What Prueksa Amaruji’s Bikeman offers is a familiar reflection of third-world country’s problem, where employment issues create the urban dream. University graduates have to wander off the hometown to compete with each other and find jobs in the country’s capital (or the financial capital). Bikeman attempts to underline such an issue with lightweight exposition and a heightened sense of comedy—overdosed with slapstick and farce.
At the center of this Thai blockbuster, Sakkarin (Pachara Chirathivat) will wake up early morning to boat across the lake of his provincial town before catching a train to Bangkok, where he claims to work in a high-profile bank. The truth is, he never works in a bank; he attempted a few times indeed to apply for a job in banks, but he never made it. Refusing to disappoint his widowed mother, Sakkarin decides to still work in Bangkok as a bike man, in which he’s made quite a reputation. While working on the streets, he always rides under the radar, avoids people, especially his relatives, and conceals his identity. It wasn’t until he encounters, his childhood crush, Jai (Sananthachat Thanapatpitsal), that he begins to learn that he cannot keep lying forever.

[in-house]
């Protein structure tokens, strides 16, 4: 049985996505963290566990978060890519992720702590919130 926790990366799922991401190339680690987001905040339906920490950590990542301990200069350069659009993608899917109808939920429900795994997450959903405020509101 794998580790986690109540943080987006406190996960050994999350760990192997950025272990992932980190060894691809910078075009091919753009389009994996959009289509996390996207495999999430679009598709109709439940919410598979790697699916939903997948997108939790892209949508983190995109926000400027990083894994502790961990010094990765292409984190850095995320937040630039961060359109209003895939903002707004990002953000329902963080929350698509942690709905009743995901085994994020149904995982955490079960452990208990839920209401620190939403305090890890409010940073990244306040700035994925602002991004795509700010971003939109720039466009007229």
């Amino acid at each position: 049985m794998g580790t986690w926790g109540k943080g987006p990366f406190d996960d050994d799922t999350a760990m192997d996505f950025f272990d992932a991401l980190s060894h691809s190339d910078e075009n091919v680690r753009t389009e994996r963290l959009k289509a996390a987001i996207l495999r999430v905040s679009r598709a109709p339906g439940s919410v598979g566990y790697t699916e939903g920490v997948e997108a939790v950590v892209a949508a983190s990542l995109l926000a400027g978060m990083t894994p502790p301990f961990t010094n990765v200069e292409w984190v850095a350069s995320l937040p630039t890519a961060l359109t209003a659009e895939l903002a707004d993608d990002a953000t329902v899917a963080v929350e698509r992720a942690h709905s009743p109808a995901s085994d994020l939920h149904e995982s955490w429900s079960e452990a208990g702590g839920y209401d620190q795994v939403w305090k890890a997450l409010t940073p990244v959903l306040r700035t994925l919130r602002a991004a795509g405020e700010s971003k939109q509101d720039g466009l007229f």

There are moments where Bikeman could actually land its moments, but the movie never reaches the destination. The presentation often succumbs to over-the-top slapstick and deadpan jokes, which eventually sacrifice the drama potential and blur the message. The jokes feel like a series of comedic sketches stitched together with the setting, but it’s hard to find the coherence between each of them.
Similar to the protagonist, Prueksa Amaruji’s movie feels draggy at most of its duration as if it tries to buy some more time before the it moment appears. The championed moment happens eventually, but the crucial drama never pays off. The climactic moment loses off the momentum as soon as it lands. Partially, the movie’s unsympathetic depiction of the characters, especially Sakkarin, contributes to the missing potentials.
It’s almost difficult to take Bikeman seriously even when it carries an important message—mainly overshadowed by the movie’s constant unbalanced storytelling. However, the moment between Pachara Chirathivat and Sananthachat Thanapatpisal can be a lifesaver at times. While unfocused, their meet-cute moment is actually worth the time.